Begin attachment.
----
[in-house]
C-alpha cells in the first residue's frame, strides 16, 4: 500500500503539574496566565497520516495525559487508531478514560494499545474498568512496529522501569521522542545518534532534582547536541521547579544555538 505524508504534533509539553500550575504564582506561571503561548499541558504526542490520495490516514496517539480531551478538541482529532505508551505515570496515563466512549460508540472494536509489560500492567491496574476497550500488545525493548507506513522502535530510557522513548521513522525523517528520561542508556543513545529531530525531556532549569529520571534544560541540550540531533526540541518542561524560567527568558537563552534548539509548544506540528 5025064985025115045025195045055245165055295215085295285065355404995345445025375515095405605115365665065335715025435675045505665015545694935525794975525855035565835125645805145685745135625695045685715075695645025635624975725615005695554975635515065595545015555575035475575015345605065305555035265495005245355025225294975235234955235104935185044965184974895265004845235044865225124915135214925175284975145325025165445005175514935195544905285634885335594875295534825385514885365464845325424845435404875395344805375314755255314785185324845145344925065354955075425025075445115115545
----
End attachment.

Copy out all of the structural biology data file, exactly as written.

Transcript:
[in-house]
C-alpha cells in the first residue's frame, strides 16, 4: 500500500503539574496566565497520516495525559487508531478514560494499545474498568512496529522501569521522542545518534532534582547536541521547579544555538 505524508504534533509539553500550575504564582506561571503561548499541558504526542490520495490516514496517539480531551478538541482529532505508551505515570496515563466512549460508540472494536509489560500492567491496574476497550500488545525493548507506513522502535530510557522513548521513522525523517528520561542508556543513545529531530525531556532549569529520571534544560541540550540531533526540541518542561524560567527568558537563552534548539509548544506540528 5025064985025115045025195045055245165055295215085295285065355404995345445025375515095405605115365665065335715025435675045505665015545694935525794975525855035565835125645805145685745135625695045685715075695645025635624975725615005695554975635515065595545015555575035475575015345605065305555035265495005245355025225294975235234955235104935185044965184974895265004845235044865225124915135214925175284975145325025165445005175514935195544905285634885335594875295534825385514885365464845325424845435404875395344805375314755255314785185324845145344925065354955075425025075445115115545